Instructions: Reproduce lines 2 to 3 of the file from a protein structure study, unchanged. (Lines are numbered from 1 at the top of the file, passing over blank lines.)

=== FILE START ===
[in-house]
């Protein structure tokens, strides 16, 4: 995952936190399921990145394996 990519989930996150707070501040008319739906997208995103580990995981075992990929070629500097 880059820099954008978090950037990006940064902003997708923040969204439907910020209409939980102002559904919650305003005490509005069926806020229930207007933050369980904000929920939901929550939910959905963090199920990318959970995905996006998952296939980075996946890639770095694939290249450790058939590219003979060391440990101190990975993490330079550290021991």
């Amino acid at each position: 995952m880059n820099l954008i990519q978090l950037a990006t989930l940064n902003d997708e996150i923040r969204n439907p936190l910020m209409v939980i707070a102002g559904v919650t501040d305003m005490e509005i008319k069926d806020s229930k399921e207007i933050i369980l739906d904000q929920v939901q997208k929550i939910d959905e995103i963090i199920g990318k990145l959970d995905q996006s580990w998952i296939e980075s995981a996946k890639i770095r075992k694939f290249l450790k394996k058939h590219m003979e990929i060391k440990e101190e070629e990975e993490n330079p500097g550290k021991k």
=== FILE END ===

């Protein structure tokens, strides 16, 4: 995952936190399921990145394996 990519989930996150707070501040008319739906997208995103580990995981075992990929070629500097 880059820099954008978090950037990006940064902003997708923040969204439907910020209409939980102002559904919650305003005490509005069926806020229930207007933050369980904000929920939901929550939910959905963090199920990318959970995905996006998952296939980075996946890639770095694939290249450790058939590219003979060391440990101190990975993490330079550290021991």
């Amino acid at each position: 995952m880059n820099l954008i990519q978090l950037a990006t989930l940064n902003d997708e996150i923040r969204n439907p936190l910020m209409v939980i707070a102002g559904v919650t501040d305003m005490e509005i008319k069926d806020s229930k399921e207007i933050i369980l739906d904000q929920v939901q997208k929550i939910d959905e995103i963090i199920g990318k990145l959970d995905q996006s580990w998952i296939e980075s995981a996946k890639i770095r075992k694939f290249l450790k394996k058939h590219m003979e990929i060391k440990e101190e070629e990975e993490n330079p500097g550290k021991k």